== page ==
Pupil Participation Class Councils The School Council Good Practice in NEELB schools
We will discuss what pupil participation means and address the underlying principles (Session 1) We will look in detail at one model of introducing a School Council (Sessions 2 and 3) We will learn about other schools’ experiences of introducing School Councils (Session 4) We will apply the learning to our own contexts and begin to plan for implementation (All sessions)
Partnership Involvement Empowerment Engagement Consultation Participation Activity - what do they mean?
Opportunities for children to: become more active participants in their education, including planning and evaluation of their own learning participate in creating, building and improving services make a difference in their schools, neighbourhoods and communities contribute to a cohesive community learn from an early age to balance their rights as individuals with their responsibilities to others develop skills for adult life Working together: giving children and young people a say (DfES 2004) Slide 1.4
Children share power and responsibility for decision - making Children are involved in decision - makingChildren’s views are taken into accountThere are procedures to enable children to express their viewsChildren are listened to
United Nations Convention for the Rights of the Child Our Children and Young People: Our Pledge (10 Year strategy from OFMDFM) NI Curriculum frameworks for PDMU and TS&PC Inspection feedback National and International strategies on pupil participation (Scotland, Wales and Republic of Ireland) Slide 1.3
Article 12 1.States Parties shall assure to the child who is capable of forming his or her own views the right to express those views freely in all matters affecting the child, the views of the child being given due weight in accordance with the age and maturity of the child. 2. For this purpose, the child shall in particular be provided the opportunity to be heard in any judicial and administrative proceedings affecting the child, either directly, or through a representative or an appropriate body, in a manner consistent with the procedural rules of national law.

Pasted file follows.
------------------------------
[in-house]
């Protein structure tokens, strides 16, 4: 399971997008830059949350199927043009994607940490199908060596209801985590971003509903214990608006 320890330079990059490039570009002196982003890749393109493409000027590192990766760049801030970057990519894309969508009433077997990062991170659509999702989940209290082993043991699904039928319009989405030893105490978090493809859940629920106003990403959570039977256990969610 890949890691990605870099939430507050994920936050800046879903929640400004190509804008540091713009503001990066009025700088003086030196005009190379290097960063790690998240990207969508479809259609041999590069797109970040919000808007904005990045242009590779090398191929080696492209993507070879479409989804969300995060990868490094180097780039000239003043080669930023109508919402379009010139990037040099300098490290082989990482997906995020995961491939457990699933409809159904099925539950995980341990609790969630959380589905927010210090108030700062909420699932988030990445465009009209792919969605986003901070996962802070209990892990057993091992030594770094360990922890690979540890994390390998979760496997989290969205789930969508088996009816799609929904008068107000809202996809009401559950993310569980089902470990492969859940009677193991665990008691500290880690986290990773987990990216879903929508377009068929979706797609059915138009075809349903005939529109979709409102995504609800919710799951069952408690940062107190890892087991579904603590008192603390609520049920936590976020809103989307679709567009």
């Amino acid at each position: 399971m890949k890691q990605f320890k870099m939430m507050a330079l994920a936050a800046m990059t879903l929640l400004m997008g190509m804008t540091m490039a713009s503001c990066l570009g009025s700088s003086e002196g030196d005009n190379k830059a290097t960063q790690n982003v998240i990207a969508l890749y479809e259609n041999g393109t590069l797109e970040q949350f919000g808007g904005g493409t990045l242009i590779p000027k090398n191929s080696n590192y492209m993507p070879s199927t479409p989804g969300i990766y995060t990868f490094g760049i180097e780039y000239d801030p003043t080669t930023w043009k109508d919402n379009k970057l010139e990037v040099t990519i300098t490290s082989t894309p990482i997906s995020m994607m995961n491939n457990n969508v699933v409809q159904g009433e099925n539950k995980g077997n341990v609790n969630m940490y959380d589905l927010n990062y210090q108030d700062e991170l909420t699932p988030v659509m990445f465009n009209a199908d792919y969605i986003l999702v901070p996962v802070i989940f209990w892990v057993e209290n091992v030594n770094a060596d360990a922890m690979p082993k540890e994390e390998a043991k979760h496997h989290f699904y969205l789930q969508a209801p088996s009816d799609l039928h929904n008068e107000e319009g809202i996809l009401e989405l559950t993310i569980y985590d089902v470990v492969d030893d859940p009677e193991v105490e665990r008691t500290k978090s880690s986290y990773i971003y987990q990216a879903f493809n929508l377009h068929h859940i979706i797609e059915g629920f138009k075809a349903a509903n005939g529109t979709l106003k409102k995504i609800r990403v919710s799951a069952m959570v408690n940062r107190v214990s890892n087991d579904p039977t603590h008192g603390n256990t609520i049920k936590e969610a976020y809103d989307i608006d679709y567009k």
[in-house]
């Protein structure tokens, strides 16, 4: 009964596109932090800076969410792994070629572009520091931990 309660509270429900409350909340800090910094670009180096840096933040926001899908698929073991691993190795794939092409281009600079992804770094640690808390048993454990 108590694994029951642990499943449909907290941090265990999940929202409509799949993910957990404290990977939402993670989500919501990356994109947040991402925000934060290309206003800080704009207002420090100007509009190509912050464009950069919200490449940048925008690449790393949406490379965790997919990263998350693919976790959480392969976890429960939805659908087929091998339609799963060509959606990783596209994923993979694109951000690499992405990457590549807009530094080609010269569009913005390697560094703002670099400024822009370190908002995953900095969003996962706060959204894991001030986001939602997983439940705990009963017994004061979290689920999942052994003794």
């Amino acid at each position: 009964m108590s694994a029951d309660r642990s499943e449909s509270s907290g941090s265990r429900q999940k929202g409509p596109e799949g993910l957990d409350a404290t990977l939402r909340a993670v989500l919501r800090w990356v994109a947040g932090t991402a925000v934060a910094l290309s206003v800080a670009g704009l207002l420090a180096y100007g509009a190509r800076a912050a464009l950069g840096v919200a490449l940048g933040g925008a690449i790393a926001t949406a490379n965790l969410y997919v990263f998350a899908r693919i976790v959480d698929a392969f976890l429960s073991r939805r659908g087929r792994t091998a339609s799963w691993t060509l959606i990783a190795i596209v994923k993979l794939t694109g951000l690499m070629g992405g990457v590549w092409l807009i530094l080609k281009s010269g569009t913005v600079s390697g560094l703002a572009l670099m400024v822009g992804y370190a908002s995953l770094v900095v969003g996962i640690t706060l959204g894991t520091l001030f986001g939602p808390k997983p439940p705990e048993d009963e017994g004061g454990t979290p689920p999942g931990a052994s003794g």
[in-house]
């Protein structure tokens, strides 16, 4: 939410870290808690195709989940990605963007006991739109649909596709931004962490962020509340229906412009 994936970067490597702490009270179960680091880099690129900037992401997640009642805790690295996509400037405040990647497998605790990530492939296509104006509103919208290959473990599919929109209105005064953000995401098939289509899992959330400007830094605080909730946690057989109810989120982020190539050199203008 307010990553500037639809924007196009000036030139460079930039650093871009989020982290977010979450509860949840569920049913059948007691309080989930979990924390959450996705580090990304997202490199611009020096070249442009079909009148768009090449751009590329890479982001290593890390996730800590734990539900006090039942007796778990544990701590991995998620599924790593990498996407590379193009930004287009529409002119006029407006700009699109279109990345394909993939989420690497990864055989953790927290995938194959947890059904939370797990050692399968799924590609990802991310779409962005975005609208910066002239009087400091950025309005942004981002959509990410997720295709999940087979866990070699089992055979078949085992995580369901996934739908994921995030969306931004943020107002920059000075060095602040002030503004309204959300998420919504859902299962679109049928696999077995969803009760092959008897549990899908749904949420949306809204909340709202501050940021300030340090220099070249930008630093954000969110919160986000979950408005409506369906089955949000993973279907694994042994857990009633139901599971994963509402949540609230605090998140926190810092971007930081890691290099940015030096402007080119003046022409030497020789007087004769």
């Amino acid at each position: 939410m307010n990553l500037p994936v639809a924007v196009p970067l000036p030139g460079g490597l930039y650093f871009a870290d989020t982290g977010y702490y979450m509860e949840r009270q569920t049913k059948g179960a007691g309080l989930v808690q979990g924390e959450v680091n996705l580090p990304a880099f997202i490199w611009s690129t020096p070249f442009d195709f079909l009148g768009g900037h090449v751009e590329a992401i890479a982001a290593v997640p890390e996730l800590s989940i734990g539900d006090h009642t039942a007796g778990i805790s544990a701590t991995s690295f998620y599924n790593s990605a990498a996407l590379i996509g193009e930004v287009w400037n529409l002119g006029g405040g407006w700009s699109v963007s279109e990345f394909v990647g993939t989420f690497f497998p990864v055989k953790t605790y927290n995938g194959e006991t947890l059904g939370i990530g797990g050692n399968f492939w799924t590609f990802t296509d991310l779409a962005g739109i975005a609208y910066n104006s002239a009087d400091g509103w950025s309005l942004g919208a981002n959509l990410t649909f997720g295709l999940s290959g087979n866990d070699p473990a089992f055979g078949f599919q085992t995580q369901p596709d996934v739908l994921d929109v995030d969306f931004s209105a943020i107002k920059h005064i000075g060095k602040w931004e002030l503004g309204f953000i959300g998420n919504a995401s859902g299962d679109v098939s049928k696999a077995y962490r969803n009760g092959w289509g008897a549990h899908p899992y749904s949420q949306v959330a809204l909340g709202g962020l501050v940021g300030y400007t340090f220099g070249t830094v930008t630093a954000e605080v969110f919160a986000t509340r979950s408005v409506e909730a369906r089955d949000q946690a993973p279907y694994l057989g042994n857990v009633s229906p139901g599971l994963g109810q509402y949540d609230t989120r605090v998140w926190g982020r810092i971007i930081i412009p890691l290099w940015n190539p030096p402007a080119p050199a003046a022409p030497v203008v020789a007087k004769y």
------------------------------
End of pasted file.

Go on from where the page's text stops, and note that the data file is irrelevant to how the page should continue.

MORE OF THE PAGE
Article 13 1. The child shall have the right to freedom of expression; this right shall include freedom to seek, receive and impart information and ideas of all kinds, regardless of frontiers, either orally, in writing or in print, in the form of art, or through any other media of the child's choice. 2. The exercise of this right may be subject to certain restrictions, but these shall only be such as are provided by law and are necessary: (a) For respect of the rights or reputations of others; or (b) For the protection of national security or of public order, or of public health or morals.
The NI Curriculum – connecting the learning PDMU Relationships Rules, Rights and Responsibilities Learn to live as members of the community Whole Curriculum Skills and Capabilities Thinking, Problem Solving and decision making Working with Others Being Creative Whole Curriculum Skills and Capabilities Communication across the curriculum, particularly T&L and Writing
‘pupils are given good opportunities to present their views and take an active role in school improvement. The school takes pupils’ views very seriously and considers them when making school improvements’ School Inspection Report, NEELB primary school 2007
Centred on 6 key areas (see page 17 of document) Area 6 ‘Increasing engagement between schools and the parents, families and communities they serve’ This includes engagement within schools. (p31)
What will be the benefits to the school, of introducing class councils, and then a school council? In what ways are your pupils ready? In what ways are your pupils unprepared? How do you as a staff group feel about this development? What questions do you have for the next sessions?